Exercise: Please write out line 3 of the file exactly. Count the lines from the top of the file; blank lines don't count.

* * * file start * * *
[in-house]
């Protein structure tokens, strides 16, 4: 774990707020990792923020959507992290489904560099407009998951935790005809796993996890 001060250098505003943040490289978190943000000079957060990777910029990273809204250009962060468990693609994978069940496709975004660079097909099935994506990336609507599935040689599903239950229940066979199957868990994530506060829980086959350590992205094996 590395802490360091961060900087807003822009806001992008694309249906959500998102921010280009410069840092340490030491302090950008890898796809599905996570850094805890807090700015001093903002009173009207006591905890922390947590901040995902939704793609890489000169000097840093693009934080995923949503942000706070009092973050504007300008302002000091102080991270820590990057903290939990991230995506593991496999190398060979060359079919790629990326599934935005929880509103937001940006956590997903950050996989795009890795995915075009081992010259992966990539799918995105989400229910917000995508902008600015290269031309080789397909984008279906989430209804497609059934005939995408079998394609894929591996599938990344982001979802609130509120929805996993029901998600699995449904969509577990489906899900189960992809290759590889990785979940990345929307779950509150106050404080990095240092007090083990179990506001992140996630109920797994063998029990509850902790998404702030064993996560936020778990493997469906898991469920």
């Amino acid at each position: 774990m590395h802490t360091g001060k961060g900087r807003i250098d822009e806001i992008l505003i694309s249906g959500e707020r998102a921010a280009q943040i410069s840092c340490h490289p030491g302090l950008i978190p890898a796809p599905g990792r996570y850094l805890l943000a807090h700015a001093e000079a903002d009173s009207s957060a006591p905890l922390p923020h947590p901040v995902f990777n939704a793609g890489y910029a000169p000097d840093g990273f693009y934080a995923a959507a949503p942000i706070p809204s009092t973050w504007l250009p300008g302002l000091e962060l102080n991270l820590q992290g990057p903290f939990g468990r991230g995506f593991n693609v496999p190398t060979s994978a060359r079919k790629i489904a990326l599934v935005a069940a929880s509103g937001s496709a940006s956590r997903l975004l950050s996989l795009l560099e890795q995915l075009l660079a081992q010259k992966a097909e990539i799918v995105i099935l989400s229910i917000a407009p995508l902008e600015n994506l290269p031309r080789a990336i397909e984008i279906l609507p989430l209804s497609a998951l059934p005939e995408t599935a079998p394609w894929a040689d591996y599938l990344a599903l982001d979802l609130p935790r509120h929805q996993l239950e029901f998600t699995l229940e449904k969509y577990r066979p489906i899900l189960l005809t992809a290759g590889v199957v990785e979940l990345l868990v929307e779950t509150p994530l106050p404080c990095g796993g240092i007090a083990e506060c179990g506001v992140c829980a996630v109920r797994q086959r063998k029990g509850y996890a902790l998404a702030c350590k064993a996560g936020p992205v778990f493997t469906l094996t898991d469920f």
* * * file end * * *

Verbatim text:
């Amino acid at each position: 774990m590395h802490t360091g001060k961060g900087r807003i250098d822009e806001i992008l505003i694309s249906g959500e707020r998102a921010a280009q943040i410069s840092c340490h490289p030491g302090l950008i978190p890898a796809p599905g990792r996570y850094l805890l943000a807090h700015a001093e000079a903002d009173s009207s957060a006591p905890l922390p923020h947590p901040v995902f990777n939704a793609g890489y910029a000169p000097d840093g990273f693009y934080a995923a959507a949503p942000i706070p809204s009092t973050w504007l250009p300008g302002l000091e962060l102080n991270l820590q992290g990057p903290f939990g468990r991230g995506f593991n693609v496999p190398t060979s994978a060359r079919k790629i489904a990326l599934v935005a069940a929880s509103g937001s496709a940006s956590r997903l975004l950050s996989l795009l560099e890795q995915l075009l660079a081992q010259k992966a097909e990539i799918v995105i099935l989400s229910i917000a407009p995508l902008e600015n994506l290269p031309r080789a990336i397909e984008i279906l609507p989430l209804s497609a998951l059934p005939e995408t599935a079998p394609w894929a040689d591996y599938l990344a599903l982001d979802l609130p935790r509120h929805q996993l239950e029901f998600t699995l229940e449904k969509y577990r066979p489906i899900l189960l005809t992809a290759g590889v199957v990785e979940l990345l868990v929307e779950t509150p994530l106050p404080c990095g796993g240092i007090a083990e506060c179990g506001v992140c829980a996630v109920r797994q086959r063998k029990g509850y996890a902790l998404a702030c350590k064993a996560g936020p992205v778990f493997t469906l094996t898991d469920f």